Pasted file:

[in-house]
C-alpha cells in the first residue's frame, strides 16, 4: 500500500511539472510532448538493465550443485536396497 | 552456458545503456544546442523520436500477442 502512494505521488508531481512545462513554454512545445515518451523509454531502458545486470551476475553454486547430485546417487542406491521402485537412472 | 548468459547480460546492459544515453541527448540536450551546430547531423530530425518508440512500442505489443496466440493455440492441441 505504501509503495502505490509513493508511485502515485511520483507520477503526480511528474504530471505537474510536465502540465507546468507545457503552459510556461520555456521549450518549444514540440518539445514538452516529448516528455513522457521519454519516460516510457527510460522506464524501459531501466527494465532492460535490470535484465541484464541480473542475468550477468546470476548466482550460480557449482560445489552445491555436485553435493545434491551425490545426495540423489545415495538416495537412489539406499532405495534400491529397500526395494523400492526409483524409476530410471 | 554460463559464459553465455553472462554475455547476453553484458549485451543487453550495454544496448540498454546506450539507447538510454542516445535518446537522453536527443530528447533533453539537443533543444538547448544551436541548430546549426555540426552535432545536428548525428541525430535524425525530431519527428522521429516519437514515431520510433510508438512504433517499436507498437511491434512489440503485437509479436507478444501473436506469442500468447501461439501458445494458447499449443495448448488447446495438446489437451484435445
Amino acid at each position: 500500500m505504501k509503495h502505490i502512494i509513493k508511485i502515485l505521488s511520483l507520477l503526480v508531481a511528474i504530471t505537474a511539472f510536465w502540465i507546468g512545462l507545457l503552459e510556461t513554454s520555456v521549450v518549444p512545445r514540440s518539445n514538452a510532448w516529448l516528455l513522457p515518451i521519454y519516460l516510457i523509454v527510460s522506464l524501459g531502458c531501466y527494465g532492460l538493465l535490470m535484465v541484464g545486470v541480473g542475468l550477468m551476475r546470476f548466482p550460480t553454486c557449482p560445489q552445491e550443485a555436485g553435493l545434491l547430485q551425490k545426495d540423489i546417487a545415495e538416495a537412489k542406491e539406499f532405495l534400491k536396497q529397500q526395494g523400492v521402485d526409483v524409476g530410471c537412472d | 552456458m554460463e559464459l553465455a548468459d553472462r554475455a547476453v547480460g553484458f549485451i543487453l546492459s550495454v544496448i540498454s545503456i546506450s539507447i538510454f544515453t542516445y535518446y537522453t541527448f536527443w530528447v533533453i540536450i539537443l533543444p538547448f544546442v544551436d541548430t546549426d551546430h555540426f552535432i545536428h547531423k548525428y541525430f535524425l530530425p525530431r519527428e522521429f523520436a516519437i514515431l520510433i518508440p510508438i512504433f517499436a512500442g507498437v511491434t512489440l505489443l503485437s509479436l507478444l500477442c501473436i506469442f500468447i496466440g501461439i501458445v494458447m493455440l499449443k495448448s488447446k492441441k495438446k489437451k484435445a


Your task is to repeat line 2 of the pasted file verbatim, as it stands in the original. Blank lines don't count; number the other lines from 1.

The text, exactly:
C-alpha cells in the first residue's frame, strides 16, 4: 500500500511539472510532448538493465550443485536396497 | 552456458545503456544546442523520436500477442 502512494505521488508531481512545462513554454512545445515518451523509454531502458545486470551476475553454486547430485546417487542406491521402485537412472 | 548468459547480460546492459544515453541527448540536450551546430547531423530530425518508440512500442505489443496466440493455440492441441 505504501509503495502505490509513493508511485502515485511520483507520477503526480511528474504530471505537474510536465502540465507546468507545457503552459510556461520555456521549450518549444514540440518539445514538452516529448516528455513522457521519454519516460516510457527510460522506464524501459531501466527494465532492460535490470535484465541484464541480473542475468550477468546470476548466482550460480557449482560445489552445491555436485553435493545434491551425490545426495540423489545415495538416495537412489539406499532405495534400491529397500526395494523400492526409483524409476530410471 | 554460463559464459553465455553472462554475455547476453553484458549485451543487453550495454544496448540498454546506450539507447538510454542516445535518446537522453536527443530528447533533453539537443533543444538547448544551436541548430546549426555540426552535432545536428548525428541525430535524425525530431519527428522521429516519437514515431520510433510508438512504433517499436507498437511491434512489440503485437509479436507478444501473436506469442500468447501461439501458445494458447499449443495448448488447446495438446489437451484435445